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Inertia force calculation during braking with ABS

  1. Jan 15, 2014 #1
    When all the 4 wheels are braking,it seems logical to write the longitudinal acceleration like this-
    $$m_{vehicle}.a_x = Sum of F_B $$
    Where
    F_B are the brake forces at the 4 wheels.
    Now,what would the equation look like when ABS is working?

    Some of the wheels would be braking while others would be accelerating(1.is that correct?)
    Or,is it case in ABS that all the wheels are braking all the time?
    I've read that the principle of the ABS is based on limiting the brake pressure.
     
  2. jcsd
  3. Jan 17, 2014 #2
    I'm not sure how you would work the formula, but the principal of ABS it to prevent the wheels from locking up or under/stopping rotating. A rotating tyre has more traction than a sliding tyre, which is why it requires releasing the brake peddle (after locking up a tyre) to get that tyre rotating again (on cars without ABS). So the ABS modulates the brake peddle force applied to each set of brakes to prevent each tyre from excessively slowing compared to the others.


    Damo
     
  4. Jan 7, 2015 #3

    Raj

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    In Normal case , ABS only controls the wheel which is in Unstable state (Locking State). The control of ABS is by giving brake pressure increase and decrease depending on the Stability condition of the wheel. So, This will make the wheel velocity from dropping immediately and reducing the slip. So, In this case, the Deceleration of the wheel is decreased slowly compared to without ABS case trying to match it with the actual vehicle characteristics. It will be a matter of seconds for which ABS operates.so, For longer time, You can use the Acceleration of vehicle same as acceleration of the wheel if you don't have the information of the wheel deceleration when in ABS.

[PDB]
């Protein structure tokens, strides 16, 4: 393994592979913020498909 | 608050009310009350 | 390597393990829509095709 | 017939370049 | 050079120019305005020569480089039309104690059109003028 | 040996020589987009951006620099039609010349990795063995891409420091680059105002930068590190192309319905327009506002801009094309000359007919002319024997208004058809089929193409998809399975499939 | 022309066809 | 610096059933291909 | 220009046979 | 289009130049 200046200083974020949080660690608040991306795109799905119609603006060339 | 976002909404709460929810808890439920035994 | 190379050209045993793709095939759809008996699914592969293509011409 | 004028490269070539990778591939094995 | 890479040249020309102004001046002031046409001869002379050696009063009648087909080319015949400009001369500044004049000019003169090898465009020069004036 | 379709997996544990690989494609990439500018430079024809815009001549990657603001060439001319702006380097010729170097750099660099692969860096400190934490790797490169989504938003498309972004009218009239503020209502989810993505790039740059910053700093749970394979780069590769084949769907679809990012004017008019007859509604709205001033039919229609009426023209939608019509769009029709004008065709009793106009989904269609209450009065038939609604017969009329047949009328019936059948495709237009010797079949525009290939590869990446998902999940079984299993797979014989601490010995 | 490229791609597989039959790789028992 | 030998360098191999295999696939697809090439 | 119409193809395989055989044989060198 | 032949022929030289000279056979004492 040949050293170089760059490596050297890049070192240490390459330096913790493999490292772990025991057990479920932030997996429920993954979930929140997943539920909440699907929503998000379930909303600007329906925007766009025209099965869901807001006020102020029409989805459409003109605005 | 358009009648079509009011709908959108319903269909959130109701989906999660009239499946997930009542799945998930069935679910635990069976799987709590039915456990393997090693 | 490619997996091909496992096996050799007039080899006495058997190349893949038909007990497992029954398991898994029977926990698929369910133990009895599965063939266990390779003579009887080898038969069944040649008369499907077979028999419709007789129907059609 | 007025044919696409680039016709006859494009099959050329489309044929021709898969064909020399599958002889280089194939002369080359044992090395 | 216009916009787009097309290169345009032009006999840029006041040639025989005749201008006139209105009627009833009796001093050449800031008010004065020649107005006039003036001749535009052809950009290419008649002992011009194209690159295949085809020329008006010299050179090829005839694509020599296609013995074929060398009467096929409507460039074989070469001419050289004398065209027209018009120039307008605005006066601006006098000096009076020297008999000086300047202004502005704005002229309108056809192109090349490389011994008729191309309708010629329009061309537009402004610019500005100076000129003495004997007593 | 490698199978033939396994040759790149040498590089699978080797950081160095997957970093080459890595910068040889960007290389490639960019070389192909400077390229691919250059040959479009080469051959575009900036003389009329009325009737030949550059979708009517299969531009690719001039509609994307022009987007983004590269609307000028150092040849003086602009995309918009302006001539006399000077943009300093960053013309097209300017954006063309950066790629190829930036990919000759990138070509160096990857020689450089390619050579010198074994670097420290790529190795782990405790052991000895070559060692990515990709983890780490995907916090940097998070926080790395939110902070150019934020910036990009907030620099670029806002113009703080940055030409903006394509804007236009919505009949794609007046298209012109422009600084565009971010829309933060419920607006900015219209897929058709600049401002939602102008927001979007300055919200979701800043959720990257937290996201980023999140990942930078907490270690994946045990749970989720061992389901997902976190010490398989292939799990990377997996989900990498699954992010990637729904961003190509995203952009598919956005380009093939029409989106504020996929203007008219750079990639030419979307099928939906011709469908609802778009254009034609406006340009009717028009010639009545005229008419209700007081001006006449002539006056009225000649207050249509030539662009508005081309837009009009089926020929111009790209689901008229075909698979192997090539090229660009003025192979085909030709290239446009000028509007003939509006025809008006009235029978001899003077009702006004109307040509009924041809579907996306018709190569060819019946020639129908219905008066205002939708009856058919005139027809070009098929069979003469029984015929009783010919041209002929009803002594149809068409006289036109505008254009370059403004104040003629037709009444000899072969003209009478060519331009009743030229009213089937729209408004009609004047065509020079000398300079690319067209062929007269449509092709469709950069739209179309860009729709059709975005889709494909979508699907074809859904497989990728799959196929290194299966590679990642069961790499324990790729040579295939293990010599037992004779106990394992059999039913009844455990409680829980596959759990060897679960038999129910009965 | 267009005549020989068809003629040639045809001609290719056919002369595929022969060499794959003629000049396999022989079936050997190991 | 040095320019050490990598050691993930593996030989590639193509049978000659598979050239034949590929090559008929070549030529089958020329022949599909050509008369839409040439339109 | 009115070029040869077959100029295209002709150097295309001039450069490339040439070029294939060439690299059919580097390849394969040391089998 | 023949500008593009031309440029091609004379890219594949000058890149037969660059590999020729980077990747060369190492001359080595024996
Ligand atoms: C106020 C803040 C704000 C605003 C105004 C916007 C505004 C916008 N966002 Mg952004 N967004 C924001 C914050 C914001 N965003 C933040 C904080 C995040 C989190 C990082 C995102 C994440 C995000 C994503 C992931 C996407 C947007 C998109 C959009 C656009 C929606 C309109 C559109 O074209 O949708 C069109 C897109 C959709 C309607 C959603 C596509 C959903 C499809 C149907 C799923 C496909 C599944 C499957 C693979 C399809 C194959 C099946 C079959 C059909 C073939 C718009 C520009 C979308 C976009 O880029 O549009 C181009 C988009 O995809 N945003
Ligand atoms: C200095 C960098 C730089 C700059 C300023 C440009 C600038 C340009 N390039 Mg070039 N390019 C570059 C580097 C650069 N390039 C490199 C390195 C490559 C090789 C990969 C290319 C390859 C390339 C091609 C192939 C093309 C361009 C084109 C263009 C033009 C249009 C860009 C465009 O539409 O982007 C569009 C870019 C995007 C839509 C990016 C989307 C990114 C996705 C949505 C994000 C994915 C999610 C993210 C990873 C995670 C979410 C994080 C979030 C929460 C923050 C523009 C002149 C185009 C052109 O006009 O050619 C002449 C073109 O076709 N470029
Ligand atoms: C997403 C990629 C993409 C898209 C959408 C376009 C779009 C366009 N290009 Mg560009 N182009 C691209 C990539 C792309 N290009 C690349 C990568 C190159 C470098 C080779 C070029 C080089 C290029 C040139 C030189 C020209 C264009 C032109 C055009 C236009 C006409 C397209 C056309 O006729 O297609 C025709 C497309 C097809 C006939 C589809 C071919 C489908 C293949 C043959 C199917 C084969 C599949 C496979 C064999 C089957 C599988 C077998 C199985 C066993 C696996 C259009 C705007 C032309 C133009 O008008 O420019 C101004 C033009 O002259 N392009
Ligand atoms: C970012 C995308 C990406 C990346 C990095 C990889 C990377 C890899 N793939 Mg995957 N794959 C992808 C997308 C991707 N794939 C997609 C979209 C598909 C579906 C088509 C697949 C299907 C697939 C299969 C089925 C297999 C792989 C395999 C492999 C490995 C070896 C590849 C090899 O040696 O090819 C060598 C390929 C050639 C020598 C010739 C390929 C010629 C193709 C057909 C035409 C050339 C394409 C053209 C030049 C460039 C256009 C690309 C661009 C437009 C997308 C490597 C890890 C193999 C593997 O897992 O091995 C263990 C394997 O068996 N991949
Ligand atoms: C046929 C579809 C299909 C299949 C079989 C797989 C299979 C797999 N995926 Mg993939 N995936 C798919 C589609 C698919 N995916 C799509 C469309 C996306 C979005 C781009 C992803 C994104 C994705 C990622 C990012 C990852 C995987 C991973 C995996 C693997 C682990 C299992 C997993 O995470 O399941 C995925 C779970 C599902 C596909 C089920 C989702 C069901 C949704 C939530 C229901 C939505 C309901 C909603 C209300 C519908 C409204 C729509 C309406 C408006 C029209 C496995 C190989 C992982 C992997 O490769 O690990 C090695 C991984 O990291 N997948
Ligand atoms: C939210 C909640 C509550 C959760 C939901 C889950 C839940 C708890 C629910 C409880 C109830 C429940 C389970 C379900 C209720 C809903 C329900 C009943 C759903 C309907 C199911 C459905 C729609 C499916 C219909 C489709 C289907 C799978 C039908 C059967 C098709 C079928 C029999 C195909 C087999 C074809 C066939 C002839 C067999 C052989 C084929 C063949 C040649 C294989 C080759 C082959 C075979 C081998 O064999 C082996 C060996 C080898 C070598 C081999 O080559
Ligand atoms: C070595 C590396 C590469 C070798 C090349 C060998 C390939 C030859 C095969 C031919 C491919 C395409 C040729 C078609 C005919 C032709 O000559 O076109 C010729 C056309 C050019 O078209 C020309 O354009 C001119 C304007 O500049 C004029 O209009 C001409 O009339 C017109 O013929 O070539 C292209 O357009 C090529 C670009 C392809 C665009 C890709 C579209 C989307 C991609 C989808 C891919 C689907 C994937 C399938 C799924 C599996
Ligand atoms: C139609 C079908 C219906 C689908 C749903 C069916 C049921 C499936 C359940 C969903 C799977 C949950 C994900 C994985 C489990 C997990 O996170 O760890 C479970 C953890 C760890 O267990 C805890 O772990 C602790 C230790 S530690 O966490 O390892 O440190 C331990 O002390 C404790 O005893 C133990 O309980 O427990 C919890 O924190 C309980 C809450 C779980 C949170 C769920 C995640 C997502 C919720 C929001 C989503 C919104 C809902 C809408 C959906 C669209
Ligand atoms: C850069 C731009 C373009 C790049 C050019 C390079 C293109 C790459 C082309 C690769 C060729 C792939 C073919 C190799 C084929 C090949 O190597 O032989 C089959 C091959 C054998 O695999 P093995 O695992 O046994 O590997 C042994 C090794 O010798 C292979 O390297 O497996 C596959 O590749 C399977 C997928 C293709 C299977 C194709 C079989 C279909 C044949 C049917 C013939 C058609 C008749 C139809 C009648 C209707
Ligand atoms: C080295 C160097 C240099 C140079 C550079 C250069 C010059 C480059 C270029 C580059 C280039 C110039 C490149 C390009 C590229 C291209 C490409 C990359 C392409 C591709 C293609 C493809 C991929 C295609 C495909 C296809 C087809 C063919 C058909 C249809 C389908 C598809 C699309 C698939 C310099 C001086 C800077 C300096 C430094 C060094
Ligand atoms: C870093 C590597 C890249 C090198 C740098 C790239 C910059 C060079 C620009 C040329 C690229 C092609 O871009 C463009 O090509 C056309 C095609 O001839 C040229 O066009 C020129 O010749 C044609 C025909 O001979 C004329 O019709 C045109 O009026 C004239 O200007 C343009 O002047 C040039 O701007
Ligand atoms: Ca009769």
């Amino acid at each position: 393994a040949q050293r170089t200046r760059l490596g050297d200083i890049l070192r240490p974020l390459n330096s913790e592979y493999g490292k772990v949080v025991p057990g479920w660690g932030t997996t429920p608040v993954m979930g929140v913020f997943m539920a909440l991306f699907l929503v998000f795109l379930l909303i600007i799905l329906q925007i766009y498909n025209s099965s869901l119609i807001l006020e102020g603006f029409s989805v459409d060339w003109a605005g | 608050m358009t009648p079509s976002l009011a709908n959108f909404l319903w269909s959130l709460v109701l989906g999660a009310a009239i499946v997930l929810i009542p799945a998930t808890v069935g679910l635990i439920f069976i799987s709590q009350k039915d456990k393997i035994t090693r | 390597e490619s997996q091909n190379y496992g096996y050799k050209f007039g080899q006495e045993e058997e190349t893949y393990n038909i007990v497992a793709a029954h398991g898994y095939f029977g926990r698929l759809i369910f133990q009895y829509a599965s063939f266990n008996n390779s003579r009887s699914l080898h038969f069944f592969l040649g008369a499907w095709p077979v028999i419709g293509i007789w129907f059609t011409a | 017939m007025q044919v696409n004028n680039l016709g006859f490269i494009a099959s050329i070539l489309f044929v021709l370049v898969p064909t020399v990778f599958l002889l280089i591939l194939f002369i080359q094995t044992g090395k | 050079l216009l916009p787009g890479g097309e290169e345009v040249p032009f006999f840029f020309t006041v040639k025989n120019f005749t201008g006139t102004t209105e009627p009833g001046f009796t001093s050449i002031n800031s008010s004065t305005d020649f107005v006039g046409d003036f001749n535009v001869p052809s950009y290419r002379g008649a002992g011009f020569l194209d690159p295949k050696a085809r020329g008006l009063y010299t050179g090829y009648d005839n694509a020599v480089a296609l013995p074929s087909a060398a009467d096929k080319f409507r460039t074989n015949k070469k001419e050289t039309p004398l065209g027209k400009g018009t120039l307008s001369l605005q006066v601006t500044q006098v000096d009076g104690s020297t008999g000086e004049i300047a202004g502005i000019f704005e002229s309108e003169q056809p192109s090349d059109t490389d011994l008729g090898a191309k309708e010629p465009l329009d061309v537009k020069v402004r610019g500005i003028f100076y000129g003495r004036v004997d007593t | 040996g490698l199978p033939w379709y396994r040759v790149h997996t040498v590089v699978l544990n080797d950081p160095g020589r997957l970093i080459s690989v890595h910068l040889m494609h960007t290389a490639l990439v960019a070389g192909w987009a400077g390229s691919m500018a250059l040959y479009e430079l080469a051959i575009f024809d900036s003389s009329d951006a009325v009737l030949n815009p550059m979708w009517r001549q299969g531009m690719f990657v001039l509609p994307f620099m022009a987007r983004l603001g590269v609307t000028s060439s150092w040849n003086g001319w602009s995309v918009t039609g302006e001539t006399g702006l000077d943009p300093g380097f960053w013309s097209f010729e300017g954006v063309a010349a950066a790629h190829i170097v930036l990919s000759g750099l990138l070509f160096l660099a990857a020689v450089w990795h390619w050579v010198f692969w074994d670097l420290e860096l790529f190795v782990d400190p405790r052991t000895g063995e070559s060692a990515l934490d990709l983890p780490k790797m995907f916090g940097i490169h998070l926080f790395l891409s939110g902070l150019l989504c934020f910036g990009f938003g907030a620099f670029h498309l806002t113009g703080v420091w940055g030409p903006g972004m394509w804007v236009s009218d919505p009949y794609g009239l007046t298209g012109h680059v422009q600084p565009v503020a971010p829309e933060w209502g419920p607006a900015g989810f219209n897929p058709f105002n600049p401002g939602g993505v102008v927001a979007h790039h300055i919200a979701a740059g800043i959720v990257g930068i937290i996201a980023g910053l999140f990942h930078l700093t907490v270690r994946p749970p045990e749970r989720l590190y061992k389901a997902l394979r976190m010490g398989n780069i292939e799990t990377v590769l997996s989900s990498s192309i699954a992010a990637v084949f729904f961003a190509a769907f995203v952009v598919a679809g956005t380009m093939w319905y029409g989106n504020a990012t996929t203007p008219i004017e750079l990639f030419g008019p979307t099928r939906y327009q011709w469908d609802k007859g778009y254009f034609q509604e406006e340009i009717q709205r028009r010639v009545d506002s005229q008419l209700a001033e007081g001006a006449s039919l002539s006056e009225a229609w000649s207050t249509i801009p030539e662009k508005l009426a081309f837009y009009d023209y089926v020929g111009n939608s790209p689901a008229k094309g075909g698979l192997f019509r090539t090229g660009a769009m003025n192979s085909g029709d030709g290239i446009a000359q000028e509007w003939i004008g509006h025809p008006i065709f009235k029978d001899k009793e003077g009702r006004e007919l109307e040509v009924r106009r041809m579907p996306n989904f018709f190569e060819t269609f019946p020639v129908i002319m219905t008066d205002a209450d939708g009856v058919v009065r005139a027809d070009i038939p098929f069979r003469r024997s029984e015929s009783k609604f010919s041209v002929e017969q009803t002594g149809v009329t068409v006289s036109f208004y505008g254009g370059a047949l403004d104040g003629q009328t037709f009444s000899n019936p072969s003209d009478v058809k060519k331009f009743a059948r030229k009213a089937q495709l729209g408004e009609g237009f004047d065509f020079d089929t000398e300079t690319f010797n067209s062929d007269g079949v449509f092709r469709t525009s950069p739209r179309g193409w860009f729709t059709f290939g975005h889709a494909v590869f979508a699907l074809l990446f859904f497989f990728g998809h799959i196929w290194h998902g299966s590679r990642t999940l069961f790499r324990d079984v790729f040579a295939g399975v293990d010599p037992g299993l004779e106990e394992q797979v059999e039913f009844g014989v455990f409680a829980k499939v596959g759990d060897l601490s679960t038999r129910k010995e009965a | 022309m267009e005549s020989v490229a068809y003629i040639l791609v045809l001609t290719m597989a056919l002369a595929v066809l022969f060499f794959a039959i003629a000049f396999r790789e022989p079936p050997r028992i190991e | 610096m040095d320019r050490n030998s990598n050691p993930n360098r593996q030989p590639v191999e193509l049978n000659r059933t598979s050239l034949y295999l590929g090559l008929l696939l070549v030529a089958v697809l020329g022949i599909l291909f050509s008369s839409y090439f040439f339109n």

I recommend you to take the torque equations into consideration instead of forces as you can have Engine torque(Driving Torque) , Braking torque , Inertail torque components and other componets like rolling resistance , Aerodynamic drag etc into consideration.

    Please correct if what i suggested is wrong
     
  5. Jan 7, 2015 #4

    jack action

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    Science Advisor
    Gold Member

    It is still the same equation because you use the sum of each tire braking force. For more precision, the «equivalent mass» of the vehicle should be used in the equation and that will vary slightly with rotational difference in speed for each wheel.

    To estimate the maximum total braking force, it is easy to average those to some value for quick estimate (which should be very similar to the non-ABS case with no sliding).

    Why would a wheel accelerate if you press the brake pedal and not the accelerator? It will either brake or roll freely. At very low speed, if you have an automatic transmission with a torque converter, some power can be transmitted to the wheel, but in most cases there will be enough engine braking to contribute to the deceleration of the vehicle.


    Correct.
     
  6. Jan 18, 2015 #5
    Thanku all.
     
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